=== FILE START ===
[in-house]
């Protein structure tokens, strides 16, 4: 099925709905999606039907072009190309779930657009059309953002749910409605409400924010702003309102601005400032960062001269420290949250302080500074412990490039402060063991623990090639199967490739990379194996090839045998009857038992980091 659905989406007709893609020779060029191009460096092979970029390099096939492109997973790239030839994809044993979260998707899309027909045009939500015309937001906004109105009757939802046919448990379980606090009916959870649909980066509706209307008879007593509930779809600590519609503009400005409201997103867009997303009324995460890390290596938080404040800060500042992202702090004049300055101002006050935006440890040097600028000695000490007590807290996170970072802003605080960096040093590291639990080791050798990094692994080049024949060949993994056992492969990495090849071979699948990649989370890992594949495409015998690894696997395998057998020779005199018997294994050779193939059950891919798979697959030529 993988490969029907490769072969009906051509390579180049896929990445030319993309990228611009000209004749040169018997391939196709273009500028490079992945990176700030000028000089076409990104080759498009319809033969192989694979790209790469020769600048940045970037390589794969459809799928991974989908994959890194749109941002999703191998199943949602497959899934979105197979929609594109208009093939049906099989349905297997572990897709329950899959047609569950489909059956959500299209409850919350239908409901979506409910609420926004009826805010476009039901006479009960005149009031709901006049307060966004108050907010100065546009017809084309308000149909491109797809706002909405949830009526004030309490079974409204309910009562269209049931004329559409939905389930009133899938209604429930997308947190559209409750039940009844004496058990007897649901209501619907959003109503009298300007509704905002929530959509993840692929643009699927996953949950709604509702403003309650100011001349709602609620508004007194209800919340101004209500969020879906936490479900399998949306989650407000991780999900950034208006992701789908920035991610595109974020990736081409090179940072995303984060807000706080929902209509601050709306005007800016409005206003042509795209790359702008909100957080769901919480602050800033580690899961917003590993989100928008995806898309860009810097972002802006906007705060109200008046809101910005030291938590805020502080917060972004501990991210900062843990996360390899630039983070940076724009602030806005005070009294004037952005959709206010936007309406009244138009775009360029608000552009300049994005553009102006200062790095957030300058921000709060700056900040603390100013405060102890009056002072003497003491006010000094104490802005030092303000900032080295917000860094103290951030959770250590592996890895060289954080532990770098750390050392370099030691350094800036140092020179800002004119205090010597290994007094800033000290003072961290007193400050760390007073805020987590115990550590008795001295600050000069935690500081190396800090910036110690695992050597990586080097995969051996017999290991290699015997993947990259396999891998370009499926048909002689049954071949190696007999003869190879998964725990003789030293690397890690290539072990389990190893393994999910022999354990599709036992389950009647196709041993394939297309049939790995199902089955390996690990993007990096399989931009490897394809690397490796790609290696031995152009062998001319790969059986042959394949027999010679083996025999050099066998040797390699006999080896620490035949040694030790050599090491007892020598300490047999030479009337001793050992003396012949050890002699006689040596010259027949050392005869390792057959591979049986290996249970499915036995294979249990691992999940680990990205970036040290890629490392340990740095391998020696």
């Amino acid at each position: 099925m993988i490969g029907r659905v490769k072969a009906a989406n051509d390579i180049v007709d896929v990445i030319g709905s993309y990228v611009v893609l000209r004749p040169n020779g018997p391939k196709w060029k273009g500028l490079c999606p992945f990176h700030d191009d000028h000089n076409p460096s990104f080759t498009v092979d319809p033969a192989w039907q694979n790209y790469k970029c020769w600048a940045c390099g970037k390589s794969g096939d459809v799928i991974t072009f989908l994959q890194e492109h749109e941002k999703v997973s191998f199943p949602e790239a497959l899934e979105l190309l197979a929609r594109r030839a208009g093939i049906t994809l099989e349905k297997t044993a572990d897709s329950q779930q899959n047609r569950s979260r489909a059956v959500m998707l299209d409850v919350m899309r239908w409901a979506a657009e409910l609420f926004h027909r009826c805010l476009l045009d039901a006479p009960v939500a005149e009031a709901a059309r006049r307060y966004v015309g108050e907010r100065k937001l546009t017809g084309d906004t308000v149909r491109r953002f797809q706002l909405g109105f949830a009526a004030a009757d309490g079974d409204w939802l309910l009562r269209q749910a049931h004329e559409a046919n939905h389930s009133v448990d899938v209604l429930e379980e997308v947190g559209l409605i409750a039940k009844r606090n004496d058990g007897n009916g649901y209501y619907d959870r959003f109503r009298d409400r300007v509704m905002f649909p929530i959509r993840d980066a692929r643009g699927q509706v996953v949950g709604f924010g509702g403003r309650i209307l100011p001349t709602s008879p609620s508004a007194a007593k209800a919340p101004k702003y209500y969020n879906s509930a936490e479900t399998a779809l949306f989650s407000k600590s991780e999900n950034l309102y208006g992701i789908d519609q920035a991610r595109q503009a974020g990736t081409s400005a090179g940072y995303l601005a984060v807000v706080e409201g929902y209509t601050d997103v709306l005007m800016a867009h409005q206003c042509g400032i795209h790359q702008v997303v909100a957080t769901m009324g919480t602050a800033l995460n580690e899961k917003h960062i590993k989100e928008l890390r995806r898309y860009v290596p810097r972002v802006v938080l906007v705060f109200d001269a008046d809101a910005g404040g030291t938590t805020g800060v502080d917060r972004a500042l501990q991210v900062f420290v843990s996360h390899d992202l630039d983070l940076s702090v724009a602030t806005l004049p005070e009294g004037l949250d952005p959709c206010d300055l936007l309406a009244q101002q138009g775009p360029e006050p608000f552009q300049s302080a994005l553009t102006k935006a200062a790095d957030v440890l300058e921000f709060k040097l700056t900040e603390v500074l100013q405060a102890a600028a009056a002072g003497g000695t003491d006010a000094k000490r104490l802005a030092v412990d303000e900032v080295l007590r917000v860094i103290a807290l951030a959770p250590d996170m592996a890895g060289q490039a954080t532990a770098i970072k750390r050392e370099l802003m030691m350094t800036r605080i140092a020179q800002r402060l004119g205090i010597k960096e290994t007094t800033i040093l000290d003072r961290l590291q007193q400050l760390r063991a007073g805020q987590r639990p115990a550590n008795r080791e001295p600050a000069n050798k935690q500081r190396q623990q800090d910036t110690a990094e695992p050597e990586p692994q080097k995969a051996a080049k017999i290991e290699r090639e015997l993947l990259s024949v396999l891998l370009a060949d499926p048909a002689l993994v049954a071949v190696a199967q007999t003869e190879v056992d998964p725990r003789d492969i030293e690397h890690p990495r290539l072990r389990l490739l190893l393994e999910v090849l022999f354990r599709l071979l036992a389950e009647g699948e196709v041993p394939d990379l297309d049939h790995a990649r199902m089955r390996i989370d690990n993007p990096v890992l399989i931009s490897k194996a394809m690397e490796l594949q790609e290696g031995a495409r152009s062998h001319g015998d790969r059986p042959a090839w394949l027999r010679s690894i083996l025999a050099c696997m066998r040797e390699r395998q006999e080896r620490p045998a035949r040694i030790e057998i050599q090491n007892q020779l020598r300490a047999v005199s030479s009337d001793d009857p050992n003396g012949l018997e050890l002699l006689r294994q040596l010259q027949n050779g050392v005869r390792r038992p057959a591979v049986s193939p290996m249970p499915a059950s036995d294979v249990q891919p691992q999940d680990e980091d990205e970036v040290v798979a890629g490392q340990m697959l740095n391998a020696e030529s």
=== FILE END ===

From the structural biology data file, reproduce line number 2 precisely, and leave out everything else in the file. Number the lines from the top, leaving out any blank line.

């Protein structure tokens, strides 16, 4: 099925709905999606039907072009190309779930657009059309953002749910409605409400924010702003309102601005400032960062001269420290949250302080500074412990490039402060063991623990090639199967490739990379194996090839045998009857038992980091 659905989406007709893609020779060029191009460096092979970029390099096939492109997973790239030839994809044993979260998707899309027909045009939500015309937001906004109105009757939802046919448990379980606090009916959870649909980066509706209307008879007593509930779809600590519609503009400005409201997103867009997303009324995460890390290596938080404040800060500042992202702090004049300055101002006050935006440890040097600028000695000490007590807290996170970072802003605080960096040093590291639990080791050798990094692994080049024949060949993994056992492969990495090849071979699948990649989370890992594949495409015998690894696997395998057998020779005199018997294994050779193939059950891919798979697959030529 993988490969029907490769072969009906051509390579180049896929990445030319993309990228611009000209004749040169018997391939196709273009500028490079992945990176700030000028000089076409990104080759498009319809033969192989694979790209790469020769600048940045970037390589794969459809799928991974989908994959890194749109941002999703191998199943949602497959899934979105197979929609594109208009093939049906099989349905297997572990897709329950899959047609569950489909059956959500299209409850919350239908409901979506409910609420926004009826805010476009039901006479009960005149009031709901006049307060966004108050907010100065546009017809084309308000149909491109797809706002909405949830009526004030309490079974409204309910009562269209049931004329559409939905389930009133899938209604429930997308947190559209409750039940009844004496058990007897649901209501619907959003109503009298300007509704905002929530959509993840692929643009699927996953949950709604509702403003309650100011001349709602609620508004007194209800919340101004209500969020879906936490479900399998949306989650407000991780999900950034208006992701789908920035991610595109974020990736081409090179940072995303984060807000706080929902209509601050709306005007800016409005206003042509795209790359702008909100957080769901919480602050800033580690899961917003590993989100928008995806898309860009810097972002802006906007705060109200008046809101910005030291938590805020502080917060972004501990991210900062843990996360390899630039983070940076724009602030806005005070009294004037952005959709206010936007309406009244138009775009360029608000552009300049994005553009102006200062790095957030300058921000709060700056900040603390100013405060102890009056002072003497003491006010000094104490802005030092303000900032080295917000860094103290951030959770250590592996890895060289954080532990770098750390050392370099030691350094800036140092020179800002004119205090010597290994007094800033000290003072961290007193400050760390007073805020987590115990550590008795001295600050000069935690500081190396800090910036110690695992050597990586080097995969051996017999290991290699015997993947990259396999891998370009499926048909002689049954071949190696007999003869190879998964725990003789030293690397890690290539072990389990190893393994999910022999354990599709036992389950009647196709041993394939297309049939790995199902089955390996690990993007990096399989931009490897394809690397490796790609290696031995152009062998001319790969059986042959394949027999010679083996025999050099066998040797390699006999080896620490035949040694030790050599090491007892020598300490047999030479009337001793050992003396012949050890002699006689040596010259027949050392005869390792057959591979049986290996249970499915036995294979249990691992999940680990990205970036040290890629490392340990740095391998020696």